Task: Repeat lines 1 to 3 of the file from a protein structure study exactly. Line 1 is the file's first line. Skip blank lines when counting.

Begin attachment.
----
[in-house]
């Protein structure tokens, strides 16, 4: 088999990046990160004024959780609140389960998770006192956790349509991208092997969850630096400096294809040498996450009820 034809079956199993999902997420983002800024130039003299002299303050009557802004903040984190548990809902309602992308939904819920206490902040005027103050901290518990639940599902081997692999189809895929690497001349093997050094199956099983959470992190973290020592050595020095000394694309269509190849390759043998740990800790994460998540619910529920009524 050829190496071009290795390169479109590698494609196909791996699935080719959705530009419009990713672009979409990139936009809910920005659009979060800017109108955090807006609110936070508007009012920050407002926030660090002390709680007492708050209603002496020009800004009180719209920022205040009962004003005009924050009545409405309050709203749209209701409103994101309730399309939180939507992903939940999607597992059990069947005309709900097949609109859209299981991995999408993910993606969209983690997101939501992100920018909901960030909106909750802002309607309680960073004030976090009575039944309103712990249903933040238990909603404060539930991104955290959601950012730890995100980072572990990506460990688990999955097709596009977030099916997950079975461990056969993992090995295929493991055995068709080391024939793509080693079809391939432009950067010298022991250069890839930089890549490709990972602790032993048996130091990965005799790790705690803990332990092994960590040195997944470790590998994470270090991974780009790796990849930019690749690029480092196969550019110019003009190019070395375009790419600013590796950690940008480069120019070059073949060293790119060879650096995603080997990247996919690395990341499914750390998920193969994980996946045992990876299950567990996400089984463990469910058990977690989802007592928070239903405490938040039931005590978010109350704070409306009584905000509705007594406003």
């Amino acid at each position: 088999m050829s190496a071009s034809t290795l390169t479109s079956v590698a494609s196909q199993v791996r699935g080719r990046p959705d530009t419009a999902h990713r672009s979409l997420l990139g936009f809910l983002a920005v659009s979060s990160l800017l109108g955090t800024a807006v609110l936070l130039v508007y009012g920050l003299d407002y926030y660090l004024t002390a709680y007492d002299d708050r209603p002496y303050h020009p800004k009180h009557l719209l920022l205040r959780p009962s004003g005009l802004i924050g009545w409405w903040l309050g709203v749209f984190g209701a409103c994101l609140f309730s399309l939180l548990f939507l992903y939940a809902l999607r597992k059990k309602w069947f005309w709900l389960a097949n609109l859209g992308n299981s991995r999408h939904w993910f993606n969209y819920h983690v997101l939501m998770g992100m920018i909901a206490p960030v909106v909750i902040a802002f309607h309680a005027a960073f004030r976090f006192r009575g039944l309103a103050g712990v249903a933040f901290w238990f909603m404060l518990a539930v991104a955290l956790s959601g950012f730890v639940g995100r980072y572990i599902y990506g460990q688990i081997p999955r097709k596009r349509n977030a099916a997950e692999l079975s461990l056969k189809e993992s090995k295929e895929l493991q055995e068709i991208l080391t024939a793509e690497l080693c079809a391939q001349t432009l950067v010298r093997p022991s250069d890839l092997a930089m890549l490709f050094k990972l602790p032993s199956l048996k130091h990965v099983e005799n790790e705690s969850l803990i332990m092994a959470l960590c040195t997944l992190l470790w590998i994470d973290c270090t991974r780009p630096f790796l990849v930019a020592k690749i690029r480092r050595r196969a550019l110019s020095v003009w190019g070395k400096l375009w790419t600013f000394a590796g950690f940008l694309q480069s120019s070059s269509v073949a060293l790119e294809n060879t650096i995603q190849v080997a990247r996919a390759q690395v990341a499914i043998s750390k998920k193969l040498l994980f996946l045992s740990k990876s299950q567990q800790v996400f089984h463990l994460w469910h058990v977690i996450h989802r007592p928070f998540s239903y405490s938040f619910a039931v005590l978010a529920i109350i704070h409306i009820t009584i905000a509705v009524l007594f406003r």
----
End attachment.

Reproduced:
[in-house]
């Protein structure tokens, strides 16, 4: 088999990046990160004024959780609140389960998770006192956790349509991208092997969850630096400096294809040498996450009820 034809079956199993999902997420983002800024130039003299002299303050009557802004903040984190548990809902309602992308939904819920206490902040005027103050901290518990639940599902081997692999189809895929690497001349093997050094199956099983959470992190973290020592050595020095000394694309269509190849390759043998740990800790994460998540619910529920009524 050829190496071009290795390169479109590698494609196909791996699935080719959705530009419009990713672009979409990139936009809910920005659009979060800017109108955090807006609110936070508007009012920050407002926030660090002390709680007492708050209603002496020009800004009180719209920022205040009962004003005009924050009545409405309050709203749209209701409103994101309730399309939180939507992903939940999607597992059990069947005309709900097949609109859209299981991995999408993910993606969209983690997101939501992100920018909901960030909106909750802002309607309680960073004030976090009575039944309103712990249903933040238990909603404060539930991104955290959601950012730890995100980072572990990506460990688990999955097709596009977030099916997950079975461990056969993992090995295929493991055995068709080391024939793509080693079809391939432009950067010298022991250069890839930089890549490709990972602790032993048996130091990965005799790790705690803990332990092994960590040195997944470790590998994470270090991974780009790796990849930019690749690029480092196969550019110019003009190019070395375009790419600013590796950690940008480069120019070059073949060293790119060879650096995603080997990247996919690395990341499914750390998920193969994980996946045992990876299950567990996400089984463990469910058990977690989802007592928070239903405490938040039931005590978010109350704070409306009584905000509705007594406003």
């Amino acid at each position: 088999m050829s190496a071009s034809t290795l390169t479109s079956v590698a494609s196909q199993v791996r699935g080719r990046p959705d530009t419009a999902h990713r672009s979409l997420l990139g936009f809910l983002a920005v659009s979060s990160l800017l109108g955090t800024a807006v609110l936070l130039v508007y009012g920050l003299d407002y926030y660090l004024t002390a709680y007492d002299d708050r209603p002496y303050h020009p800004k009180h009557l719209l920022l205040r959780p009962s004003g005009l802004i924050g009545w409405w903040l309050g709203v749209f984190g209701a409103c994101l609140f309730s399309l939180l548990f939507l992903y939940a809902l999607r597992k059990k309602w069947f005309w709900l389960a097949n609109l859209g992308n299981s991995r999408h939904w993910f993606n969209y819920h983690v997101l939501m998770g992100m920018i909901a206490p960030v909106v909750i902040a802002f309607h309680a005027a960073f004030r976090f006192r009575g039944l309103a103050g712990v249903a933040f901290w238990f909603m404060l518990a539930v991104a955290l956790s959601g950012f730890v639940g995100r980072y572990i599902y990506g460990q688990i081997p999955r097709k596009r349509n977030a099916a997950e692999l079975s461990l056969k189809e993992s090995k295929e895929l493991q055995e068709i991208l080391t024939a793509e690497l080693c079809a391939q001349t432009l950067v010298r093997p022991s250069d890839l092997a930089m890549l490709f050094k990972l602790p032993s199956l048996k130091h990965v099983e005799n790790e705690s969850l803990i332990m092994a959470l960590c040195t997944l992190l470790w590998i994470d973290c270090t991974r780009p630096f790796l990849v930019a020592k690749i690029r480092r050595r196969a550019l110019s020095v003009w190019g070395k400096l375009w790419t600013f000394a590796g950690f940008l694309q480069s120019s070059s269509v073949a060293l790119e294809n060879t650096i995603q190849v080997a990247r996919a390759q690395v990341a499914i043998s750390k998920k193969l040498l994980f996946l045992s740990k990876s299950q567990q800790v996400f089984h463990l994460w469910h058990v977690i996450h989802r007592p928070f998540s239903y405490s938040f619910a039931v005590l978010a529920i109350i704070h409306i009820t009584i905000a509705v009524l007594f406003r």